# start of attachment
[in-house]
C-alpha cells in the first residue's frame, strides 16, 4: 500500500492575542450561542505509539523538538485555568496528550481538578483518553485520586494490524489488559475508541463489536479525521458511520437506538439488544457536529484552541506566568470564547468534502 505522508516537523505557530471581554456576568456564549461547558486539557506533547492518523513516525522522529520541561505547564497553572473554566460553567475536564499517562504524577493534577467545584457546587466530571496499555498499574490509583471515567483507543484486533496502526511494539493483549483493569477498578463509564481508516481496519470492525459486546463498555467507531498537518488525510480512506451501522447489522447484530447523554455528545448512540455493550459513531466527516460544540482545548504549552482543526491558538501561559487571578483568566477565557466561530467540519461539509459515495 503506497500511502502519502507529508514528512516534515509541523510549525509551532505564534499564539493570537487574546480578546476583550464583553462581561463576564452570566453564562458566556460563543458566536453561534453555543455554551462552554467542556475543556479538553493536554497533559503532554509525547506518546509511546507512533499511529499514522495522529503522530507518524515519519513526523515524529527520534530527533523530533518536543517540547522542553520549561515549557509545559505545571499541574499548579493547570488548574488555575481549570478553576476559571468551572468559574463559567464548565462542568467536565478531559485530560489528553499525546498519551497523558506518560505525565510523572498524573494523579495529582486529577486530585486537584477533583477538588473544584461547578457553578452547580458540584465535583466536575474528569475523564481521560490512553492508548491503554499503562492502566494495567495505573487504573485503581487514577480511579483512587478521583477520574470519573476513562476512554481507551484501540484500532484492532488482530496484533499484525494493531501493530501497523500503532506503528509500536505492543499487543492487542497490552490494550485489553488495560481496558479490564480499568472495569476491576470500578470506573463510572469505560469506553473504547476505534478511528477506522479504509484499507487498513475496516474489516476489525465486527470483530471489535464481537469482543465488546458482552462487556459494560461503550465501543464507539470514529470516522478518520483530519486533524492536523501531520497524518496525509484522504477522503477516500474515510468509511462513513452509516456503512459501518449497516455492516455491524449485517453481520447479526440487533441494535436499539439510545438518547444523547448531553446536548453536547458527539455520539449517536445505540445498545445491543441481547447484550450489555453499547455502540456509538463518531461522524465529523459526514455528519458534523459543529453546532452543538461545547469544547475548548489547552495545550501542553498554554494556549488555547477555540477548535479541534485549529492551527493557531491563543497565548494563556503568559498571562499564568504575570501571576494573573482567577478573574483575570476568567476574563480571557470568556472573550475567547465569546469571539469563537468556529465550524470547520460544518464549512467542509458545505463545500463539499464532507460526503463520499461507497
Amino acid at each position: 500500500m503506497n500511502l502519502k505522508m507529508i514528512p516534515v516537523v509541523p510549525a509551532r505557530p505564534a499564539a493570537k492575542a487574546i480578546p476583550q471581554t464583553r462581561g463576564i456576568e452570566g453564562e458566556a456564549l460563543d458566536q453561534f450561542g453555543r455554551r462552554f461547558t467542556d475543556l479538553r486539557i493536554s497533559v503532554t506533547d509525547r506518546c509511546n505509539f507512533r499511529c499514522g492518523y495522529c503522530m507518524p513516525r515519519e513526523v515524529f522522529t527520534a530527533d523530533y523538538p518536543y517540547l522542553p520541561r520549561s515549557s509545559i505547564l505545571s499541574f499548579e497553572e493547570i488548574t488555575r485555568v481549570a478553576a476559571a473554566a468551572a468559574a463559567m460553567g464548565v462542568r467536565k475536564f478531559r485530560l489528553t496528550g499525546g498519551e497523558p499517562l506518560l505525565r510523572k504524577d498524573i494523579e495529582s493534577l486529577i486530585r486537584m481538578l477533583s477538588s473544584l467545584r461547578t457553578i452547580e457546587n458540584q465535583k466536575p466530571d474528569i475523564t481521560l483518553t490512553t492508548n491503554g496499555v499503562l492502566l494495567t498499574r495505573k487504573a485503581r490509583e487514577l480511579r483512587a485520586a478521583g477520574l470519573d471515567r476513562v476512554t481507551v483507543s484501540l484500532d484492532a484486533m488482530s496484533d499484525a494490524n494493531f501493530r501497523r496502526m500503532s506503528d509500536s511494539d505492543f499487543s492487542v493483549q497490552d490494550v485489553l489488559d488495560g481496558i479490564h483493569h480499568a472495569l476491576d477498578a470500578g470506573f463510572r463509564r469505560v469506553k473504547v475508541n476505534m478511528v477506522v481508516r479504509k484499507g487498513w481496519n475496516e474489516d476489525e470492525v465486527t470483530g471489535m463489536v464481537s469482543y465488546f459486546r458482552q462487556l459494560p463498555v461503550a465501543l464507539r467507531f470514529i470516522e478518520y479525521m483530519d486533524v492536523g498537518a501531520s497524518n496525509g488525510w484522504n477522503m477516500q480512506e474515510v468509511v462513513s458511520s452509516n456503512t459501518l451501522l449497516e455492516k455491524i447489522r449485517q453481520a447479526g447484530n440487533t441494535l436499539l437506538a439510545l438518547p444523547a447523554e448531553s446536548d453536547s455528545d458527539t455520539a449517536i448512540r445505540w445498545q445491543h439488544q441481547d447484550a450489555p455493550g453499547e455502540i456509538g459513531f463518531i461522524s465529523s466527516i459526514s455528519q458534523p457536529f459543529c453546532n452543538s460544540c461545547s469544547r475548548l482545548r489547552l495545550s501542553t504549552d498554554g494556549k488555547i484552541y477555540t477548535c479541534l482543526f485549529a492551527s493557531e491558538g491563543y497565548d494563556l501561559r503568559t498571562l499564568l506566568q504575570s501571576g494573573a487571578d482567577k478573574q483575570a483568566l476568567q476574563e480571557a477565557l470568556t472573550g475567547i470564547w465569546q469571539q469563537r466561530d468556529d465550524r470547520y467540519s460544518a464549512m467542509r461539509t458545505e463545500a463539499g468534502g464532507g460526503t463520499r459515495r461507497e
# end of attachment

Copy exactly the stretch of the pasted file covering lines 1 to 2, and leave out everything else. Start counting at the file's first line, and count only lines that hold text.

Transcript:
[in-house]
C-alpha cells in the first residue's frame, strides 16, 4: 500500500492575542450561542505509539523538538485555568496528550481538578483518553485520586494490524489488559475508541463489536479525521458511520437506538439488544457536529484552541506566568470564547468534502 505522508516537523505557530471581554456576568456564549461547558486539557506533547492518523513516525522522529520541561505547564497553572473554566460553567475536564499517562504524577493534577467545584457546587466530571496499555498499574490509583471515567483507543484486533496502526511494539493483549483493569477498578463509564481508516481496519470492525459486546463498555467507531498537518488525510480512506451501522447489522447484530447523554455528545448512540455493550459513531466527516460544540482545548504549552482543526491558538501561559487571578483568566477565557466561530467540519461539509459515495 503506497500511502502519502507529508514528512516534515509541523510549525509551532505564534499564539493570537487574546480578546476583550464583553462581561463576564452570566453564562458566556460563543458566536453561534453555543455554551462552554467542556475543556479538553493536554497533559503532554509525547506518546509511546507512533499511529499514522495522529503522530507518524515519519513526523515524529527520534530527533523530533518536543517540547522542553520549561515549557509545559505545571499541574499548579493547570488548574488555575481549570478553576476559571468551572468559574463559567464548565462542568467536565478531559485530560489528553499525546498519551497523558506518560505525565510523572498524573494523579495529582486529577486530585486537584477533583477538588473544584461547578457553578452547580458540584465535583466536575474528569475523564481521560490512553492508548491503554499503562492502566494495567495505573487504573485503581487514577480511579483512587478521583477520574470519573476513562476512554481507551484501540484500532484492532488482530496484533499484525494493531501493530501497523500503532506503528509500536505492543499487543492487542497490552490494550485489553488495560481496558479490564480499568472495569476491576470500578470506573463510572469505560469506553473504547476505534478511528477506522479504509484499507487498513475496516474489516476489525465486527470483530471489535464481537469482543465488546458482552462487556459494560461503550465501543464507539470514529470516522478518520483530519486533524492536523501531520497524518496525509484522504477522503477516500474515510468509511462513513452509516456503512459501518449497516455492516455491524449485517453481520447479526440487533441494535436499539439510545438518547444523547448531553446536548453536547458527539455520539449517536445505540445498545445491543441481547447484550450489555453499547455502540456509538463518531461522524465529523459526514455528519458534523459543529453546532452543538461545547469544547475548548489547552495545550501542553498554554494556549488555547477555540477548535479541534485549529492551527493557531491563543497565548494563556503568559498571562499564568504575570501571576494573573482567577478573574483575570476568567476574563480571557470568556472573550475567547465569546469571539469563537468556529465550524470547520460544518464549512467542509458545505463545500463539499464532507460526503463520499461507497